A lot of my songs are available to preview and purchase on iTunes worldwide. For the U.S store link click here.

For more about me, my songwriting and avid pleasure seeking visit my web site by clicking here.

Seafoam – An Excerpt From Under The Glistening Surface…

Seafoam e-book beta cover

Seafoam e-book beta cover

The story goes that when I was born my mum wanted to name me “Seafoam” but dad wasn’t up for that. I love that mum had that very 1970’s notion, though–and being such a water baby who’d cry to be put back into any body of water I was around, I’ve often thought mum’s first instinct was bang on. She went with “Fiona” (after a feisty heroine in a novel she’d read) and, with almost psychic perception, she suspected I’d be a writer.

That name, “Seafoam”, has always stuck with me and captured my imagination. Might there be a girl out there called Seafoam? What would she be like? All these years later, I finally sat down with a word document and asked those questions… And Seafoam’s story began to unfold. Much to my delight, I found myself back in the oceans and inlets around South East Queensland where I grew up, under the surface in a place between worlds that suits me just fine, telling a tale about a Deep Water Nymph a tad too curious for her own good.

“Seafoam”, my next short story e-book, may be the first in a series of stories inspired by her and the magical, mysterious water world she and her kind call home. I’m working on final edits and the cover design and hope to release her into the digital wild–on Amazon for Kindle– in the coming weeks. Here’s a first look at the start of her story… I hope you like it!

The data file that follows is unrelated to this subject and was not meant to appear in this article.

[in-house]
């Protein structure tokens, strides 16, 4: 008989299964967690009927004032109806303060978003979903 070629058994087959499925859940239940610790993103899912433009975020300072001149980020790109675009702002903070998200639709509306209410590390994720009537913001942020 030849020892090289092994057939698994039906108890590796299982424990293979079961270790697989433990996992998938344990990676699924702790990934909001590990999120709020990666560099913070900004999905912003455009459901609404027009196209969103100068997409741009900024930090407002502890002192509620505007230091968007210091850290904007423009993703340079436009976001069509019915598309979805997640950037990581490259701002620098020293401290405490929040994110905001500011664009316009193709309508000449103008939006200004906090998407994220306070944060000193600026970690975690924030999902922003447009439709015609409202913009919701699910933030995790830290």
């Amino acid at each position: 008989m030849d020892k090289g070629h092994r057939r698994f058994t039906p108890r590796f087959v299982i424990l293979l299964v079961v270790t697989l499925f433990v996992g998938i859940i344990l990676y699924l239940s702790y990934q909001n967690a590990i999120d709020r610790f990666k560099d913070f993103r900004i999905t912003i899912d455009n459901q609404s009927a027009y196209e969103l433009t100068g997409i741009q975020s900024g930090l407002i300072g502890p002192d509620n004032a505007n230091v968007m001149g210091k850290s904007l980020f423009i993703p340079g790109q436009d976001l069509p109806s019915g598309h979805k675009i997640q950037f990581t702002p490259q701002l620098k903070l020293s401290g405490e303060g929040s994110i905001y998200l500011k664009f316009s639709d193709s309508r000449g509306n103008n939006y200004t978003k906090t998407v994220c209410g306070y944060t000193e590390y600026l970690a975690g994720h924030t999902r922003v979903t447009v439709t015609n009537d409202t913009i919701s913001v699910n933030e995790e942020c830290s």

“Seafoam” – an excerpt

Once upon a time–just the middle of last week, actually–a small, weathered fishing boat was enjoying the friendly slap of the warm Pacific Ocean as she drifted with the tide off the coast of southeast Queensland. She was just far enough out to have lost sight of land. Nets whistled as they flew through the air, hit the water with a smack and sunk dreamily down into the big blue. Up on deck, a fisherman rubbed his beer belly with satisfaction and unscrewed his thermos lid. Happy at the thought of a strong cup of tea and a chocolate biscuit, he turned up the volume on his iPod and sang in falsetto, “Like a virgin… woo! Touched for the very first time…” The music filled his hairy ears. He was smiling and thinking about a girl he’d known in high school, so he didn’t notice the ripples around his starboard side, the two very large sea-green eyes that glinted in the sun then dipped below the surface, or the silvery fins that flicked the fiberglass hull.

“Are you awake? Are you awake? Or are you dead?” came a petulant voice bubbling with youthful impatience and silky as the salt water enveloping it. It was lucky for the fisherman that he didn’t happen to possess any super powers, like X Ray vision. His clogged arteries and this much reality would not be a good mix. Under his little boat, where only barnacles and boringly predictable currents hang out, something like a girl was swimming like a fish, and asking a lot of questions like a woman.

“Where are you guys going? Where did you come from? “Byron?” “What, do you come from Tug Boat stock, the strong, silent type?” Seafoam fired away. She even tickled the duckboard with a flurry of bubbles, hoping the smelly old boat would warm up to her.